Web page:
Using technology to effect transformation usually starts with a transformation of beliefs and mindsets. How do you consult enterprise clients and help them make that important shift in mindset to move ahead on a particular project or implementation?

Like any technology implementation the key is not to get too carried away with the cool tech but to focus on business outcomes.

Digital transformation is a necessary process these days in order to achieve substantial business improvement. Especially where an implementation involves using leading edge technologies such as Artificial Intelligence, Machine Learning and Blockchain, there is likely some fear, cynicism and concern so the vendor needs to focus on the outcome and show successful implementations in like sized companies and use cases. Seal has more than 70 global 2000 customers who have deployed this technology, so those fears and concerns can be put to bed early on.

Give us an example of an enterprise meeting a digital transformation goal through your product?

A major US healthcare provider was going through a very comprehensive digital transformation exercise involving a multiyear sourcing and procurement initiative with the aim of improving efficiency and expanding those functions. Lack of contract visibility and understanding of obligations and opportunities contained was identified as a significant area for improvement. The company was able to identify over $400m savings in working capital attributable to payment terms disparities between thousands of contracts and actual spend data. Seal was used to surface that insight.

What present or upcoming technologies you think have the maximum potential to accelerate enterprise digital transformation?

In my opinion the two broad technologies that will substantively facilitate digital transformation are AI and distributed ledger technology (DLT), aka blockchain. The former will drive massive insights across all disciplines which will allow opportunities for transformation to be identified. This is not necessarily about robotic process automation but about all aspects of allowing machines to do some of the function that a human formerly did, and to do it at scale, with precision and with no degradation. This will drive digital transformation significantly. The latter, DLTs, are transforming whole industries already and this will only accelerate. More and more Dapps will appear that take friction out of supply chains and take the trust paradigm onto a different level, all based on an immutable, distribute ledger. The future for transformation has never been more healthy and exciting.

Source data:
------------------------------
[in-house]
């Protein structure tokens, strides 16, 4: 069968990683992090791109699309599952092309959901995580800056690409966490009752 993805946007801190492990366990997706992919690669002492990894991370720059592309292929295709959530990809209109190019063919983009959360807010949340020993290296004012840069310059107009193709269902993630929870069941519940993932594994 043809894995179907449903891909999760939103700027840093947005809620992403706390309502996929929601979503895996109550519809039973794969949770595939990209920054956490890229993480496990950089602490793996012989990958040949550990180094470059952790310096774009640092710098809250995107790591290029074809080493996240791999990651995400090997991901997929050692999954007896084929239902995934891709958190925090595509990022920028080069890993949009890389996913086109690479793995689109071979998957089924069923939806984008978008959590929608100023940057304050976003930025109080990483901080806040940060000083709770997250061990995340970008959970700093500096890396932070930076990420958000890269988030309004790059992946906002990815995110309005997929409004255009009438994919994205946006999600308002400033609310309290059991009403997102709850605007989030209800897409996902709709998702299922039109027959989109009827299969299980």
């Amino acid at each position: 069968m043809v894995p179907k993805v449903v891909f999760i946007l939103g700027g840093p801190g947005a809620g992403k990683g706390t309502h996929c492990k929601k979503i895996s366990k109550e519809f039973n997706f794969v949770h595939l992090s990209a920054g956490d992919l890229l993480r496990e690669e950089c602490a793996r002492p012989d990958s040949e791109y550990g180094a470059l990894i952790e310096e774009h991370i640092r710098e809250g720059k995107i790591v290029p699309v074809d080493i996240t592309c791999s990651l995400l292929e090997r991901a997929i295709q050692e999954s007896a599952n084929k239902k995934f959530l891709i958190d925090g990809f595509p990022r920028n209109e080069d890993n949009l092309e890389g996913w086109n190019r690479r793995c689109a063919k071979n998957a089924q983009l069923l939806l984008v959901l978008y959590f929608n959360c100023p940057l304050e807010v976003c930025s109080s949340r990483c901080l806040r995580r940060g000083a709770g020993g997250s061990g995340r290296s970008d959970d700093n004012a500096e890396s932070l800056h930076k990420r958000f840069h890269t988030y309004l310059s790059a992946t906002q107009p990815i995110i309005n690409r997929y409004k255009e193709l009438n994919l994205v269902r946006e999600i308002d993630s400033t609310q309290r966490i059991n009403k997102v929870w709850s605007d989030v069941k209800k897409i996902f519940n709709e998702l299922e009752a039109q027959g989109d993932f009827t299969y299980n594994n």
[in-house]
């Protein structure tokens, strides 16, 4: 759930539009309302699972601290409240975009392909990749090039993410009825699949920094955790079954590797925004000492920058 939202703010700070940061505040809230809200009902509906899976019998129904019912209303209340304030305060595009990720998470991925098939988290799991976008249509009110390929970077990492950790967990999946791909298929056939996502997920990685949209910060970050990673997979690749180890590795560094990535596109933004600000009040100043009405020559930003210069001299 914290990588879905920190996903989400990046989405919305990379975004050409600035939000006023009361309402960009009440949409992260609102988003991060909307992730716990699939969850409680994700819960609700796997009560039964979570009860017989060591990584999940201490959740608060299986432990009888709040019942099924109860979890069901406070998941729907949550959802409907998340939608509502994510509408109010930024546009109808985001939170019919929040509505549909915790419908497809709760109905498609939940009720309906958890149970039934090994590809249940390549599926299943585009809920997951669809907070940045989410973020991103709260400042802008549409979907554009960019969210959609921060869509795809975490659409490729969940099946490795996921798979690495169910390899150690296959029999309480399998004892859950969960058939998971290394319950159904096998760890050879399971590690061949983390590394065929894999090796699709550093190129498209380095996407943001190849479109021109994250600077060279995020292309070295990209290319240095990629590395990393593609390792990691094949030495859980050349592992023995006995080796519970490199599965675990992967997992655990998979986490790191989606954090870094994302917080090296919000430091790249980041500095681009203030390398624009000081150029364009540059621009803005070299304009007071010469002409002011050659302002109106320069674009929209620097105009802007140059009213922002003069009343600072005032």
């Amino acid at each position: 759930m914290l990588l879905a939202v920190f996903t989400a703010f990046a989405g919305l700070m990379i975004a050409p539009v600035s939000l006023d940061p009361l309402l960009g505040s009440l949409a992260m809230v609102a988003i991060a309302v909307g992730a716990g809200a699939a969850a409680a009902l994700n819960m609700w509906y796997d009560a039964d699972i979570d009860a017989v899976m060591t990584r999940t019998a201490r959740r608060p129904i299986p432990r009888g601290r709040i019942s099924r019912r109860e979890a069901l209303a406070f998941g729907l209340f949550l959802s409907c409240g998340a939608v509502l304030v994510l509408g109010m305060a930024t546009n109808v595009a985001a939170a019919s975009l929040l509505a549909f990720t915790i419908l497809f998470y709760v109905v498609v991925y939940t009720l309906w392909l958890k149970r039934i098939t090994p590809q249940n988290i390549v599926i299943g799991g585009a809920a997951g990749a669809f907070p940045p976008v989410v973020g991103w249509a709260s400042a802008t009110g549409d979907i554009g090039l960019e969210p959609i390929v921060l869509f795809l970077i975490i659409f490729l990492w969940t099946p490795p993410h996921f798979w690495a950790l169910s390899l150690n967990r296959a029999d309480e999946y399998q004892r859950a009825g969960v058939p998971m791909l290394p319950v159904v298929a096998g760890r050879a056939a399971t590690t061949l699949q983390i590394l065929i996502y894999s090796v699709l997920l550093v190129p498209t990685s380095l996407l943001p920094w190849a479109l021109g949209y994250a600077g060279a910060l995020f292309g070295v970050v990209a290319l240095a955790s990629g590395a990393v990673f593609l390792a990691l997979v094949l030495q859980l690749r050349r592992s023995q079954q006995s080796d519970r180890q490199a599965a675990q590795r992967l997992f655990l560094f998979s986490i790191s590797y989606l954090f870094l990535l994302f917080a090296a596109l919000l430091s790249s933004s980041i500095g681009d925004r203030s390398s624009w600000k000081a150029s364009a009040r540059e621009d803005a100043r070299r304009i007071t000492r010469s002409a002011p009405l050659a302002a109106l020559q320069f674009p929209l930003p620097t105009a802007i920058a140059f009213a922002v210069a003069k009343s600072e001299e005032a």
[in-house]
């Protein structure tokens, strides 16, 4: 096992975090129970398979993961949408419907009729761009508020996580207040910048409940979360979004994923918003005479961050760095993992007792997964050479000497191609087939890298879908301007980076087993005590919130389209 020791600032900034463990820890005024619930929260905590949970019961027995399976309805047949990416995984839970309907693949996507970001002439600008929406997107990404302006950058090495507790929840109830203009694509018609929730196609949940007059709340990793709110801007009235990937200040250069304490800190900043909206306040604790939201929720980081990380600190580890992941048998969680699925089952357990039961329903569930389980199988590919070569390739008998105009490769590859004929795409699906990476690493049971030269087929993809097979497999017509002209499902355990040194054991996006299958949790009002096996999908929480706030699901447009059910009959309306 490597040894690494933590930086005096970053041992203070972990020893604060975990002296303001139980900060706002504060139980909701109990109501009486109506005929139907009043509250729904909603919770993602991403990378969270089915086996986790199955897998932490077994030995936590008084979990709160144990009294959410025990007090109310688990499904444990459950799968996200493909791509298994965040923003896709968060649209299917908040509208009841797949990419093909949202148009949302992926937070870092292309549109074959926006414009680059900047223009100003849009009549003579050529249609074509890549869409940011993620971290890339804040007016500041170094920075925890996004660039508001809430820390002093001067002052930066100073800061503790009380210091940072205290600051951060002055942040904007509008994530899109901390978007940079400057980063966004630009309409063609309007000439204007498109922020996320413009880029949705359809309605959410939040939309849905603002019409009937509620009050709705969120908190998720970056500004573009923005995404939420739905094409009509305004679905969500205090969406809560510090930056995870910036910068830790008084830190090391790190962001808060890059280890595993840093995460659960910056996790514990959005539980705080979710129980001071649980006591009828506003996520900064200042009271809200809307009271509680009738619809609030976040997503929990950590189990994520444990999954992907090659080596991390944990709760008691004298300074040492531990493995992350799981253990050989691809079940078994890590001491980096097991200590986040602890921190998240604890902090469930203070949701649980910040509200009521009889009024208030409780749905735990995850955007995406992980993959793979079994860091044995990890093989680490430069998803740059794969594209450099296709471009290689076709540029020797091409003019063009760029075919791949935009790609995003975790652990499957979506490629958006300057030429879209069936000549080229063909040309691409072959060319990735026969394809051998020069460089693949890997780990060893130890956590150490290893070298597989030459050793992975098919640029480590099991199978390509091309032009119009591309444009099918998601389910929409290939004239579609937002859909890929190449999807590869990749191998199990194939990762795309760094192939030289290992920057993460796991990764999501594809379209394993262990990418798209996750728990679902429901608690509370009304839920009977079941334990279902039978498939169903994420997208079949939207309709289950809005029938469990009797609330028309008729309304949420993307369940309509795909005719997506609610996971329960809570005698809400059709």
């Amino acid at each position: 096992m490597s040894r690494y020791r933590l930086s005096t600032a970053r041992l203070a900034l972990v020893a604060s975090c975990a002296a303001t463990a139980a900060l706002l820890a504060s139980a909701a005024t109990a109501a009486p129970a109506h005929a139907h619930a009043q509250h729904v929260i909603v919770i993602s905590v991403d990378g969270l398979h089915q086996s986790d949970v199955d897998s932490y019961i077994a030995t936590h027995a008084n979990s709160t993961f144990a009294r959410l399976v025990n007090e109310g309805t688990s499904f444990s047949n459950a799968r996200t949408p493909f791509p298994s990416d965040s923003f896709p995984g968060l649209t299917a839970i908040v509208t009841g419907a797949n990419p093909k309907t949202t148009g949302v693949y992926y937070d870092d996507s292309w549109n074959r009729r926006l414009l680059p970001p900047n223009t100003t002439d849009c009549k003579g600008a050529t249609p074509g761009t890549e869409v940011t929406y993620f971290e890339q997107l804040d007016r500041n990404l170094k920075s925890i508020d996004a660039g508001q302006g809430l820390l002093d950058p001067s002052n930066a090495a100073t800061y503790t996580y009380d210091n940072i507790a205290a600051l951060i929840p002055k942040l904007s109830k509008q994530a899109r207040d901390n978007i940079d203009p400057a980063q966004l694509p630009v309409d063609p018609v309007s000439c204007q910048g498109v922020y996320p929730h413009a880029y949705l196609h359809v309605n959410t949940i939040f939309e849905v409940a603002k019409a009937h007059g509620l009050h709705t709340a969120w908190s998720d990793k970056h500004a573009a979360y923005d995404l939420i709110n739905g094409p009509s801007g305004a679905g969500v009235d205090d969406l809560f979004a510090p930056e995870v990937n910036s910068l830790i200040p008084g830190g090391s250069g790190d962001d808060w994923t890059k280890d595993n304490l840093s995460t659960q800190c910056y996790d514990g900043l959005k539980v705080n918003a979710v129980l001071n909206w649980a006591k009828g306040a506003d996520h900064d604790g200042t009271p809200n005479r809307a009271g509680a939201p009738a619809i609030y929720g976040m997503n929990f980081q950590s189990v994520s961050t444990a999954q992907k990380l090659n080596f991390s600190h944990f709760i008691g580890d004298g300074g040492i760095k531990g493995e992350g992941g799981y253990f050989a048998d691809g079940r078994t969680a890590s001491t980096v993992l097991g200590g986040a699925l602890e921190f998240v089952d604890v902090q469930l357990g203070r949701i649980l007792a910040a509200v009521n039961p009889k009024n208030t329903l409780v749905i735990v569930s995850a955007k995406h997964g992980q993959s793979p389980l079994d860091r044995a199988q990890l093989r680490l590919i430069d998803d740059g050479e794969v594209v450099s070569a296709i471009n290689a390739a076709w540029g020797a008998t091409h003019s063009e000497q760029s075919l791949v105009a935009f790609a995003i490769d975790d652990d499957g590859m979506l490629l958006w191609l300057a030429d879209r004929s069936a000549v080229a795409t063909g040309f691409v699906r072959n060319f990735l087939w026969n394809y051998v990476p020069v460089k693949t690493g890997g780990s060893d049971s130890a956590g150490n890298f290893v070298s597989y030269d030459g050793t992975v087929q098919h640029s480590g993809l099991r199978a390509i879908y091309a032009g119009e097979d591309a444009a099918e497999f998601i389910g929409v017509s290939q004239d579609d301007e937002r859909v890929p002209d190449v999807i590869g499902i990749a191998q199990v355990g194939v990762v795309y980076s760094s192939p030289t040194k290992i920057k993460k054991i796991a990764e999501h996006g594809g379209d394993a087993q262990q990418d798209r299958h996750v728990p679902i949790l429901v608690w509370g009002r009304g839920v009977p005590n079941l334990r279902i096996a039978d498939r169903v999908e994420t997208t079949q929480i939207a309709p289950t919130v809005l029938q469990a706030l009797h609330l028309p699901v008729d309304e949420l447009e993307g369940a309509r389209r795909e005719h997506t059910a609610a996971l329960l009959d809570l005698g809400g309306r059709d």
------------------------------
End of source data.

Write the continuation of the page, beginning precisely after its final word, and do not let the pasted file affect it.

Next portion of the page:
What’s your go to resource – websites, newsletters, any other – that you use to stay in touch with the explosive changes happening in the digital space?

For me probably the most important resource of all is surprisingly LinkedIn, assuming you have a good number of connections and follow the groups that matter to you. That way you effectively crowdsource your information and can follow the topics you want to more easily. I keep up-to-date on blockchain through various sites like CoinDesk.com, legal AI through artificiallawyer,com and legalitinsider.com and general business on forbes.com, which is a great source for digital transformation stories. Of course, the big daddy of management education, The Harvard Business Review, remains a high-quality source of original thought and best practice advice in the area of digital transformation

Read a good book lately on digital transformation that you’d like to recommend to us?

Yes, I thoroughly recommend The Digital Helix by Michael Gale and Chris Aarons. As their blurb says “The Digital Helix is a Wall Street Journal and Amazon bestseller and has the framework for thriving in the digital age. Through extensive research and interviews with digital leaders, The Digital Helix shows what drives performance for digitally transforming organizations as well as the key components and mindset skills needed to lead in this digital-first world”.  I couldn’t have put it better myself. The examples they use are extensive, and they identify 7 markers which are attributes of companies who are successfully digitally transforming. Not surprising whilst 80% of organisations claim they are digitally transforming, as few as 25% are actually seeing any ROI. Gale and Aarons set out the framework to become one of those that do.